it verdict for defendants, and the refusal to give a number of instructions asked by defendants, as well as the giving portions of the charge excepted to. As the facts of this case are made to appear upon the record before us, we are not called upon to consider in detail the several exceptions and assignments of error discussed by counsel in their briefs. In the charge to the jury, which is quite lengthy, the court, after stating the claims made by the parties, instructed the jury that the question of the liability of the defendants below for the acts of ChaloneI', under whose supervision the scaffolding was built, was not involved in the case; that there was not sufficient ground for holding that the fall of the scaffold was due to the distance between the brackets, or to the poor quality of the materials used; that it was evident that the scaffold fell because one of the brackets had been insufficiently fastened, only two nails being used instead of four or five; th['.t the failure to properly nail this bracket was due to the negligence of a coemploye, for the consequences of which the defendants below were not responsible. If the charge correctly stated the issues in tl:ie case and the law appl'icable thereto, but one result could rightfully be reached by the jury, and that was a finding in favor of the defendants. Under the charge given there was no issue of fact left to the decision of the jury, and it was error to leave it to the jury to find a verdict for the plaintiff or the defendant, without submitting for their decision some matter at issue between the parties. Logically the correct conclusion to the charge would have been an instruction to find for the defendants. This was not given, however, and the verdict of the jury was for the plaintiff. The case stands in this aspect the same as that of District of Columbia v. McElligott, 117 U. S. 621, 630, 6 Sup. Ct. Rep. 884, wherein it was sa'id by the suprGPle court:
"If the principles embodied in those instructions are sOtmd, (upon which point we are not now required to express an opinion,) tile court would have been justified in directing a verdict for the district. The charge was Inconsistent with the instructions previously given, and was calculated to mislead tlte jury, for it submitted to them a question which those instructions had, in effect, If not In tel1llS, declared to be immaterial in the case."
Under these circumstances the judgment mnst be reversed, and the case be remanded to the circuit court, with instructions to grant a new trial.
CORCORAN v. CONCORD & M. H. CO. (Circuit Court of Appeals, First Circuit. July 1, 1893.)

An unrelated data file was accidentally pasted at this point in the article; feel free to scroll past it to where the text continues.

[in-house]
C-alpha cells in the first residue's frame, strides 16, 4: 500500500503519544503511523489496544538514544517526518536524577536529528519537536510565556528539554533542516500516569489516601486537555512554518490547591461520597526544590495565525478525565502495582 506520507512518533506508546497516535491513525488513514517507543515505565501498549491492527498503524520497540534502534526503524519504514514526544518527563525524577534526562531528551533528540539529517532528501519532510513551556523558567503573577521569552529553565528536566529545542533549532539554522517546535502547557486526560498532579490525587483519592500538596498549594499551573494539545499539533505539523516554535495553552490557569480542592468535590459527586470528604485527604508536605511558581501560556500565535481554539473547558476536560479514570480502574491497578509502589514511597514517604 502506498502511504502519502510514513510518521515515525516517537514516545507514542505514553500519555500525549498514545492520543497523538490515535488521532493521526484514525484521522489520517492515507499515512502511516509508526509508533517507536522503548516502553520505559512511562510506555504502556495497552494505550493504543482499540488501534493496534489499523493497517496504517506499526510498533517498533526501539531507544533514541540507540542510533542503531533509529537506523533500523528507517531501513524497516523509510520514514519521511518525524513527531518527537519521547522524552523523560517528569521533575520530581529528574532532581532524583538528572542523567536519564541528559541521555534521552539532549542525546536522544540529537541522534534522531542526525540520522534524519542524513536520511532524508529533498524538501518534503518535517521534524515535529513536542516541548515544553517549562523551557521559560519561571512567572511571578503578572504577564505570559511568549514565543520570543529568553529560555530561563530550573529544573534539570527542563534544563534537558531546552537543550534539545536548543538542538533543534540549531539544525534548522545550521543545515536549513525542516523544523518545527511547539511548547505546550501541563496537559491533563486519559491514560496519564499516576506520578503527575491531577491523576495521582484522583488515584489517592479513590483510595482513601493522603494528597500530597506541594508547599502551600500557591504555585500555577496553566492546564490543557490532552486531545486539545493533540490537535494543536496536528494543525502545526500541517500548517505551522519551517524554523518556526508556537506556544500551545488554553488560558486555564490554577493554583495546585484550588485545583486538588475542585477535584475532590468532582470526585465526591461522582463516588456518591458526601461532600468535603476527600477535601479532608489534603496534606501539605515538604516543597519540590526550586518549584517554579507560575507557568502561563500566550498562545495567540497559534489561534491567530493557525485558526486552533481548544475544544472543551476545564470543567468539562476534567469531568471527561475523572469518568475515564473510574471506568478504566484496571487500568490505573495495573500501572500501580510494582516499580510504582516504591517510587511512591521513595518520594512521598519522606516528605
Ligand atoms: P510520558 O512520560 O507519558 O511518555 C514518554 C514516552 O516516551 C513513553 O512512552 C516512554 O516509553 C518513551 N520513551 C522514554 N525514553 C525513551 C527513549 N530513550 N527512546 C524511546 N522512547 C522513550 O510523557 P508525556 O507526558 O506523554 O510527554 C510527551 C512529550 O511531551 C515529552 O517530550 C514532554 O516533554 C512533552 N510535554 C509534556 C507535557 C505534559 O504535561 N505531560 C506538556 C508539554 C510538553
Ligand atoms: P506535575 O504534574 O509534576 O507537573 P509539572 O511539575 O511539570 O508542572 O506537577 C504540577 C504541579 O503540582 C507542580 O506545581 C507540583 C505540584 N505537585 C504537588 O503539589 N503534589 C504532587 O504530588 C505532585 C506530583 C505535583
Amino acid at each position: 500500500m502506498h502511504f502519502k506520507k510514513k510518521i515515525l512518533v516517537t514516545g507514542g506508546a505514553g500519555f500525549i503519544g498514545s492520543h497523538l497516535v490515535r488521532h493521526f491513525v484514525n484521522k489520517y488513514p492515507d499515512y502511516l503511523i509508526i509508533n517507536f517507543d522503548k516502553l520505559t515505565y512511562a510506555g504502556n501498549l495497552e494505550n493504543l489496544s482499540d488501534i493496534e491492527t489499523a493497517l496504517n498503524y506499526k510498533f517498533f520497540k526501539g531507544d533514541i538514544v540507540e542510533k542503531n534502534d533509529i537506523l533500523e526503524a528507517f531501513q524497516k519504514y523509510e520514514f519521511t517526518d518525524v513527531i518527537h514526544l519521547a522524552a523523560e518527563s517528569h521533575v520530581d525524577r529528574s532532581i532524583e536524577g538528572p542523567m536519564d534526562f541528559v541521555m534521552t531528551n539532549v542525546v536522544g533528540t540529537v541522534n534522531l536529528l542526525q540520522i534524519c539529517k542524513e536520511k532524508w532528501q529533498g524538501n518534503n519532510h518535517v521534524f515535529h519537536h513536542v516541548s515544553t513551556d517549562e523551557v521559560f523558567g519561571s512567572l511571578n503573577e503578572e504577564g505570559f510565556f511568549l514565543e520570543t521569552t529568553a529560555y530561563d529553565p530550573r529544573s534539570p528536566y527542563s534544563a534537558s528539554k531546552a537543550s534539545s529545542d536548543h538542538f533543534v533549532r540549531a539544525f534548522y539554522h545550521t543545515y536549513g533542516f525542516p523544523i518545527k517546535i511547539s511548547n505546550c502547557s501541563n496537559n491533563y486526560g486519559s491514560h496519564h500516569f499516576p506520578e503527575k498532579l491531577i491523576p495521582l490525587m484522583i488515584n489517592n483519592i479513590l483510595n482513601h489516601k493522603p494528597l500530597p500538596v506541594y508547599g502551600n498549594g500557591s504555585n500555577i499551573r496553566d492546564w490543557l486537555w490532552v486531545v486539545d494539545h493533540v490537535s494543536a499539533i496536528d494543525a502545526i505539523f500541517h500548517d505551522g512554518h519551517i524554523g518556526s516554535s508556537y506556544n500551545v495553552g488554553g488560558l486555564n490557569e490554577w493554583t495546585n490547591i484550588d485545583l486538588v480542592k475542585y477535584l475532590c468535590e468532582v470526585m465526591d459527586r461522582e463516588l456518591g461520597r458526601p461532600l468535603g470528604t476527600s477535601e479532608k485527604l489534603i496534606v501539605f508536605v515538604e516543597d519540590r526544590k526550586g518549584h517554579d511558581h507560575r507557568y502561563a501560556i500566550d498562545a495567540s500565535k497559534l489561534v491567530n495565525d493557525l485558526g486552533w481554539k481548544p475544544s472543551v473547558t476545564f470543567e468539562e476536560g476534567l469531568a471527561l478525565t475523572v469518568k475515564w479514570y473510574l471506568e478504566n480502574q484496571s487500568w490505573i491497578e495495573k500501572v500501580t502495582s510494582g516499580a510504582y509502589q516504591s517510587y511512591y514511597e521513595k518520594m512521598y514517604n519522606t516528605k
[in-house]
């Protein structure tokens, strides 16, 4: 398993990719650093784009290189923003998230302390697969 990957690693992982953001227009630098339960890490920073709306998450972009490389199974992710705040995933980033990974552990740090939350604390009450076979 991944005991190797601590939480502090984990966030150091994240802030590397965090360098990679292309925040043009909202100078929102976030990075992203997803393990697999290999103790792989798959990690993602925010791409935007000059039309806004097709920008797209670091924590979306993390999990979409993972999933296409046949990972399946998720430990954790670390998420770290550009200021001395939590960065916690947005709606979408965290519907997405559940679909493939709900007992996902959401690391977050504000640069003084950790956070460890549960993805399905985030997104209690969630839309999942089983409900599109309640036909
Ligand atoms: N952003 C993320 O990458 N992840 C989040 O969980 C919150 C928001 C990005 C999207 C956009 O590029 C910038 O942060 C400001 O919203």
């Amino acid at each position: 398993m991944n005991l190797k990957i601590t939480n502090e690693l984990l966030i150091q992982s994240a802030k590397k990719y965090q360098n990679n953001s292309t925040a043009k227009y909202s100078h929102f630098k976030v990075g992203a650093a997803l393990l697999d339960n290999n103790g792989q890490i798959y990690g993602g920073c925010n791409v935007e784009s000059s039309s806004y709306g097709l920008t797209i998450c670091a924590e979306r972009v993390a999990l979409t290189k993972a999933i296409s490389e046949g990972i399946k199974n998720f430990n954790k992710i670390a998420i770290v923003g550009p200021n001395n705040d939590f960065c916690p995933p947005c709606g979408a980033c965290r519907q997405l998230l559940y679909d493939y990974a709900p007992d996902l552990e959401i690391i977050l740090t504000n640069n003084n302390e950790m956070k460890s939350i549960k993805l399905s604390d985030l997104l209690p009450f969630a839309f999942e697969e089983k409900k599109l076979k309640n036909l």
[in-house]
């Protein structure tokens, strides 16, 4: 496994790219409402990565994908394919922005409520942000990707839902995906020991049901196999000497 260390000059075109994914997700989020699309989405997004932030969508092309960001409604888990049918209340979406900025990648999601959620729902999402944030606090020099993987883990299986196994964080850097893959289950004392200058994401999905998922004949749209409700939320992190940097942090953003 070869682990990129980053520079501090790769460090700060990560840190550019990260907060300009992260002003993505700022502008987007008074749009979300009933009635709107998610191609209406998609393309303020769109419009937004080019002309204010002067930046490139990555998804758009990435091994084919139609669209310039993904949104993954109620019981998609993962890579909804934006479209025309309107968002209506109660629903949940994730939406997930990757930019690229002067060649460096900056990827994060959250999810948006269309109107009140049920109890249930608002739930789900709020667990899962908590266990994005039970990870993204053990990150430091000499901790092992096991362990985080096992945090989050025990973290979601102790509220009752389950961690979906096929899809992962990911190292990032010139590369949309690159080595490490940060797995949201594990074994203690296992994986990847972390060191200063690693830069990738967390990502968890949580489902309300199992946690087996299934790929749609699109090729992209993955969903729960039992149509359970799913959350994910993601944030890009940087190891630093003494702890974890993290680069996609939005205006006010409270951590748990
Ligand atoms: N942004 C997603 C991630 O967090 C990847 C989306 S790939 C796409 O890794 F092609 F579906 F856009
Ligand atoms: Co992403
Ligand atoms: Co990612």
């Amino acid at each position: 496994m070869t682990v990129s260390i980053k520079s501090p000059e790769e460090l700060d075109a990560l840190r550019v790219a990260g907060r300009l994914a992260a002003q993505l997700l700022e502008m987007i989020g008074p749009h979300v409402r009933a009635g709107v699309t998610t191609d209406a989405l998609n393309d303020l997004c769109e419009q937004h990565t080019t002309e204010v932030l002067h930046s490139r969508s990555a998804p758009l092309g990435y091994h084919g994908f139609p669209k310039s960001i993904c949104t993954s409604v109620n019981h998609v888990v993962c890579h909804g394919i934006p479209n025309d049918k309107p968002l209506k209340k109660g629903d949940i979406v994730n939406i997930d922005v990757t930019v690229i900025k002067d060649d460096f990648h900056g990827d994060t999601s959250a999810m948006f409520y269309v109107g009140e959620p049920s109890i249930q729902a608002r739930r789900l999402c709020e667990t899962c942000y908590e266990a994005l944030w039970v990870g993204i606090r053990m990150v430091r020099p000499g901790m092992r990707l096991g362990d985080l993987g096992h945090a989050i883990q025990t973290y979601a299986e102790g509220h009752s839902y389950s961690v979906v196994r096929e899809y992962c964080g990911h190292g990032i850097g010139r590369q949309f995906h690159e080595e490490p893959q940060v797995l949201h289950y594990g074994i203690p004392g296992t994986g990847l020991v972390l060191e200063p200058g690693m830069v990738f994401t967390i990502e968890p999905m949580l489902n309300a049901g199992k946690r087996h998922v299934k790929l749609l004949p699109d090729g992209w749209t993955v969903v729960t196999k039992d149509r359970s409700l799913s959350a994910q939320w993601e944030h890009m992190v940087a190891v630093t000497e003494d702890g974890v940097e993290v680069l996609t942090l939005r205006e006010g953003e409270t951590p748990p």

'l'he mere fact that a trespasS'er riding upon a freight train is tltrown from the top of a car while the same is in l"apid motion, by a person carrying a lantern, whom he supposes to be a brakeman, is not sufficient to show a liability on the company's part for resulting injuries, when there is no evidence as to the alleged brakeman'S' authority.
IN RE ROSENTHAL.
In Error to the Circuit Court of the United States for the District of Massachusetts. At Law. Action by James Corcoran against the Concord & Montreal Railroad Company to recover damages for personal in· juries caused by being thrown from the top of a freight train while in motion. The action was originally brought in the superior court of .Middlesex county, and was removed to this court by defendant. At the close of plaintiff's evidence on the question of fendant's liability, the court directed a verdict for defendant, and judgment was entered accordingly. Plaintiff brings error. Affirmed. Plaintiff's evidence showed that he was riding on top of a freight car without having paid any fare, and that he was ordered to get off by a person carrying a lantern, whom he assumed to be a brakeman; that plaintiff said he would get off if the train were stopped; and that thereupon the alleged brakeman seized him, and threw him off while the train was in rapid motion, thus causing the injuries complained of. No evidence was offered as to the scope of the alleged brakeman's authority. Jerome F. Manning, for plaintiff in error. Josiah H. Benton, Jr., for defendant in error. Before COLT and PUTNAM, Circuit Judges, and NELSON, District Judge.
PER CURIAM. The court is of the opinion that plaintiff should have offered some evidence showing the scope of the alleged brakeman's authority. He failed to do so, and for that reason it is or· dered: Judgment of circuit court affirmed.
In re ROSENTHAL et al
(OircuIt Court, S. D. New York. June 22, 1893.)
CuS'rmrs DUTIES-PEART, COLLAR BUTTONS.
Articles composed of mother-of-pearl, which are known In trade and commerce by the specific name of "pearl collar buttons," and sold at a stipulated price per line button measure, are not dutiable at the rate of 40 per cent. ad valorem, as manufactures of mother-of-pearl, under the proYision for such manufactures contained in purugnlph 4G2 (Schedule N) of the tariff' act of October 1, 1890, (2G Stat. G0'2,) but are dutiable at tIte rate of 2% cents per line button measure of one-fortieth of one inch per gross, and in addition thereto of 25 pcr cent. ad valorem, as pearl buttons, under the provision for such buttons contained in paragraph 429 (&ume of the same tariff act, (let E99.)
At Law. Appeal by Rosenthal and others, importers, from the decision of the board of United States general appraisers. Aif..rmed.
The firm of J. Rosenthal & Co. imported on November 21, 18DO, by the FuilIa, from a foreign country, into the United States, at the port of New York, certain articles, invoiced as "pearl collar studs." These articles were